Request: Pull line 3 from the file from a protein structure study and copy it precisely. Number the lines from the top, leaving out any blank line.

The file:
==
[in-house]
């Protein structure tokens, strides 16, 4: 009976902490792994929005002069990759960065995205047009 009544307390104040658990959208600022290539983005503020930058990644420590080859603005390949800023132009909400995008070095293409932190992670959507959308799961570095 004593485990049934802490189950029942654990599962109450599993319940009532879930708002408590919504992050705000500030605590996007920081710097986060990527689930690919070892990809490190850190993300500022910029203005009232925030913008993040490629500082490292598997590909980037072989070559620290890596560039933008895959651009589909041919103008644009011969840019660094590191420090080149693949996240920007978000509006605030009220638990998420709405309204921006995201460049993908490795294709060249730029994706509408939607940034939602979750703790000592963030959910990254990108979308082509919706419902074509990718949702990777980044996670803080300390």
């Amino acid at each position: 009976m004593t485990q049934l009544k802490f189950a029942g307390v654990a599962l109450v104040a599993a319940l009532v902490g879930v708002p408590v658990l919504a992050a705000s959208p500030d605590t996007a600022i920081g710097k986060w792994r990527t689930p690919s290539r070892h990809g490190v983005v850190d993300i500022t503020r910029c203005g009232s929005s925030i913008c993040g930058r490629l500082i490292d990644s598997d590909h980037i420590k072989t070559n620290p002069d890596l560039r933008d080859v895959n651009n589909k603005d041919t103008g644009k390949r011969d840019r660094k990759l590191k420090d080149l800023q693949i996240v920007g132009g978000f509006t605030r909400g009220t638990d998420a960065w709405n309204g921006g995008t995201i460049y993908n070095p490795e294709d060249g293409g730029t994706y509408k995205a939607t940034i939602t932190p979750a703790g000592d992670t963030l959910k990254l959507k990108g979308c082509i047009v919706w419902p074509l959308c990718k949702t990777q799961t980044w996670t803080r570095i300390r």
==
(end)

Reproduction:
């Amino acid at each position: 009976m004593t485990q049934l009544k802490f189950a029942g307390v654990a599962l109450v104040a599993a319940l009532v902490g879930v708002p408590v658990l919504a992050a705000s959208p500030d605590t996007a600022i920081g710097k986060w792994r990527t689930p690919s290539r070892h990809g490190v983005v850190d993300i500022t503020r910029c203005g009232s929005s925030i913008c993040g930058r490629l500082i490292d990644s598997d590909h980037i420590k072989t070559n620290p002069d890596l560039r933008d080859v895959n651009n589909k603005d041919t103008g644009k390949r011969d840019r660094k990759l590191k420090d080149l800023q693949i996240v920007g132009g978000f509006t605030r909400g009220t638990d998420a960065w709405n309204g921006g995008t995201i460049y993908n070095p490795e294709d060249g293409g730029t994706y509408k995205a939607t940034i939602t932190p979750a703790g000592d992670t963030l959910k990254l959507k990108g979308c082509i047009v919706w419902p074509l959308c990718k949702t990777q799961t980044w996670t803080r570095i300390r």